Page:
Instead I lovingly scoop up the demonic presence inhabiting my youngest’s body and walk outside with him. I gently ask the beleaguered older brother to come with us. The wee one squirms out of my arms and almost knocks himself unconscious on the concrete. I help him stand and offer comfort and options. He pees all over the sidewalk. In his only pants. In the rain on a 45 degree Fall evening four blocks from the pharmacy.

And I actually don’t cry. Or bang on the window and curse at the fathermucking selfish c-word who couldn’t even admit that she needed the empty chair.

I put the screaming sadsack in the carrier and sing to him as we walk to the pharmacy. I pick up the goo while he screams. I pay while he screams. I walk him to the car while he screams. And sit down in the car with the five year old who willingly reads a book and eats his muffin. I want to cry but don’t. I nurse the baby, text Spouse a warning about my mood, and tell myself that if I can make it 10 hours into this day, I can do two more.

Look, I know sometimes you have a long day and want to sit alone in a cafe. I know sometimes you’re waiting for someone and need a second chair. I know sometimes the love of your life just occupied the chair across from you and you want to keep the essence of your bond alive by leaving the chair vacant. In that case, just say you need the other chair.

I’m not entitled to the chair. I am, however, entitled to some fracking human compassion. There are only two answers: Yes or No. Sarcasm and confusing condescension and weirdass nastiness should not be part of the equation.

I’ve been asked if I can spare a chair. I answer either, “Nope, it’s all yours,” or, “Actually I’m expecting someone, sorry.”

Isn’t that in the social contract somewhere?

This might be the end.

Buttercurl has another ear infection. We’re off to the osteopath. Then to the pediatrician to discuss allergens and their role in recurrent acute ear infections. Even though little Butterbug has only ever had serous (2) and acute (3) ear infections when he has some kind of sibling’s-preschool-generated illness, I’m now desperate to prevent another ruptured ear drum, and I’m looking at food and airborne allergens.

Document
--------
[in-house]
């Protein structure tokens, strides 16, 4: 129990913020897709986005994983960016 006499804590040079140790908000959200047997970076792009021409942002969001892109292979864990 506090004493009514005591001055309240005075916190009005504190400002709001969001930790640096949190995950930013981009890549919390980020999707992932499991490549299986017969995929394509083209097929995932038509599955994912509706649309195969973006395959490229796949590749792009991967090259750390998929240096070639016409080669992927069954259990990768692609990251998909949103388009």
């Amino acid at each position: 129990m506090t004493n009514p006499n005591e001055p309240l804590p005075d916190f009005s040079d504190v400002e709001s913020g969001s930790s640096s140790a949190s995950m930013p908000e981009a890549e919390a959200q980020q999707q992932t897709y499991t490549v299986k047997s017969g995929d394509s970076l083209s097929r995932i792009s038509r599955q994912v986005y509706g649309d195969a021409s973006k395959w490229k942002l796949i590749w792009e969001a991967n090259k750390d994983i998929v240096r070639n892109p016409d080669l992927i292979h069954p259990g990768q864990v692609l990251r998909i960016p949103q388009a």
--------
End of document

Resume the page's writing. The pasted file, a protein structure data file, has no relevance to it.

From what I’ve read, we might need to eliminate a lot of foods from our diets. (Mine, really. Butterbean hasn’t eaten any of the foods on the list himself. But I do. From the look of the below list, my milk is made exclusively of allergens.)

The allergen elimination diet is daunting. Could *you* give up:


for four months and still be alive?

Looks like I’m going on a hummus and sweet potato diet, y’all. Wish me luck. This might just be goodbye.

Miracle on Fourth Street

Funny things happened this week; adorable things spilled from the lips of my precocious preschooler. Definitely blog-worthy material. But I can’t remember any of it. All I can think about are the baby’s ears.

Our tiny Butter Curl had a string of ear infections really young. Each cold Peanut brought home from school meant congested ears then infected ears, then a tough decision between antibiotics and a ruptured ear drum. We tried everything to give him relief with each bulging tympanic membrane: warmed olive oil, mullein oil, a pillow elevating his mattress, massaging his ears and neck, bulb syringe to clear as much as possible from his nasal passages, avoiding the bulb syringe to keep nature handling the buildup in his sinuses. During every cold I monitored Butter’s ears with an otoscope and every time I watched the eardrum fill, then redden, then yellow and swell.

So after a ruptured eardrum in September I did lots of research into natural remedies, trying desperately to spare him the probable choices of prophylactic antibiotics or surgery for tubes.

I found anecdotal evidence that lengthy labors, posterior-facing babies, and vacuum extraction often means much higher rates of ear infections. (Butter was a 48-hour labor, posterior at the end, five hours of pushing, and an eventual vacuum extraction. Horrors for me, but potential lingering horrors for him if that process really did jack him up enough to block his ear drainage.) My online searches led me to the idea that chiropractors, craniosacral massage therapists, and osteopaths have gentle, simple treatments to release whatever damage the birth trauma exacted on wee heads and necks.

I didn’t believe it for a minute, but I had to try. A tiny baby in persistent pain and facing icky options and future hearing loss needed me to try.

So I found the practitioner most heralded by local moms for fixing ear infections: an osteopath trained in Britain and forced in the States to practice as a massage therapist. Insurance doesn’t cover her work. Of course. I’m going to pay a premium for voodoo while we’re pinching pennies. Figures.

After one visit the osteopath told me it should take a few visits but she could fix the tension that was blocking Butter’s ears. After three trips she said he was done; come back if he gets a cold and she’ll double check, but he should be fine.